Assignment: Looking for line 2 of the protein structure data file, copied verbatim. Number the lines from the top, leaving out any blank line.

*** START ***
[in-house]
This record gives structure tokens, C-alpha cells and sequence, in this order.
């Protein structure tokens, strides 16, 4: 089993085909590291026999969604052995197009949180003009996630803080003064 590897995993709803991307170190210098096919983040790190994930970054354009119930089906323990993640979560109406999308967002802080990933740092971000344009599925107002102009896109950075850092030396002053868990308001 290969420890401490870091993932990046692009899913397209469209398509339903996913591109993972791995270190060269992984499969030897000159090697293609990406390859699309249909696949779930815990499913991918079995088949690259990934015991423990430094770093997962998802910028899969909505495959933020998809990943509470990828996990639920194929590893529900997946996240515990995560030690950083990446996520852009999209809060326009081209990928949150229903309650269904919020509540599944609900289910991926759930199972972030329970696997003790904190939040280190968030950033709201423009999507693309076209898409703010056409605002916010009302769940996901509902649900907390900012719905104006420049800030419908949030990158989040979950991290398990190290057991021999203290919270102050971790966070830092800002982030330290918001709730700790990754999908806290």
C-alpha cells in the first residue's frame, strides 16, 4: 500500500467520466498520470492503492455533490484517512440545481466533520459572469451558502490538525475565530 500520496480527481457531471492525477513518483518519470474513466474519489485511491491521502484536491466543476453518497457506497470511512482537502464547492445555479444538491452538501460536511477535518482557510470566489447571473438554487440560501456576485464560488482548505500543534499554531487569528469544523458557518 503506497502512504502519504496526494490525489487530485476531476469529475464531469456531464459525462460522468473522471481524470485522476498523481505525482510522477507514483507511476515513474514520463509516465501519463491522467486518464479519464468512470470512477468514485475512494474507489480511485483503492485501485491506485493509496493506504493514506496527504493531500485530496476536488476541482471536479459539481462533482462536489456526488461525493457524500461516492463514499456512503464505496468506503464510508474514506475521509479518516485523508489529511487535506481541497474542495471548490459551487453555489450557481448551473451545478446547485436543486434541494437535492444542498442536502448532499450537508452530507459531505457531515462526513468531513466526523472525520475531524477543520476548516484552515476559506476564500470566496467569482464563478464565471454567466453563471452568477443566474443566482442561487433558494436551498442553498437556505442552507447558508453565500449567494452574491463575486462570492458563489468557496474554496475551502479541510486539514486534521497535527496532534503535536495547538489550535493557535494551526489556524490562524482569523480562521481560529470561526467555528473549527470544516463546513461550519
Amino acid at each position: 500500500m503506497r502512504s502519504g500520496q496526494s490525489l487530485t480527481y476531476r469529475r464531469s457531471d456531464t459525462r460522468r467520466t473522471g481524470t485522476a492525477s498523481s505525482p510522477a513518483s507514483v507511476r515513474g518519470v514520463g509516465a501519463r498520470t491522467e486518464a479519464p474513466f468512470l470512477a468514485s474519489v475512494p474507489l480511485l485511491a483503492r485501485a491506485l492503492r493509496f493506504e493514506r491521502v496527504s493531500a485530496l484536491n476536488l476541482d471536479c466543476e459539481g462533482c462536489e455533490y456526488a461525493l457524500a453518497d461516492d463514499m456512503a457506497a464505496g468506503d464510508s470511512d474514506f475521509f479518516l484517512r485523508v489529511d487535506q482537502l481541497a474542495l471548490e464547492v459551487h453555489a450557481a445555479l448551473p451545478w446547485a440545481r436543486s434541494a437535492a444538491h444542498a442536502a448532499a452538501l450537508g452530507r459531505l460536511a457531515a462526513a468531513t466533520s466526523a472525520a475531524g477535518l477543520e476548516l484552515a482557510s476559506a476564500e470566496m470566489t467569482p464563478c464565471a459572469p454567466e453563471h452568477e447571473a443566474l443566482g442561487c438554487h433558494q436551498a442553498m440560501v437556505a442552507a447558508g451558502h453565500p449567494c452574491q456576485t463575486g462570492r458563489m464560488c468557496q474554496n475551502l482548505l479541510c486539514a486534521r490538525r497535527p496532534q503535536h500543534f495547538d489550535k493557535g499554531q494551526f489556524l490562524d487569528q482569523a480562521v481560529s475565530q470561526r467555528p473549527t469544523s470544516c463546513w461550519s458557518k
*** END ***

This record gives structure tokens, C-alpha cells and sequence, in this order.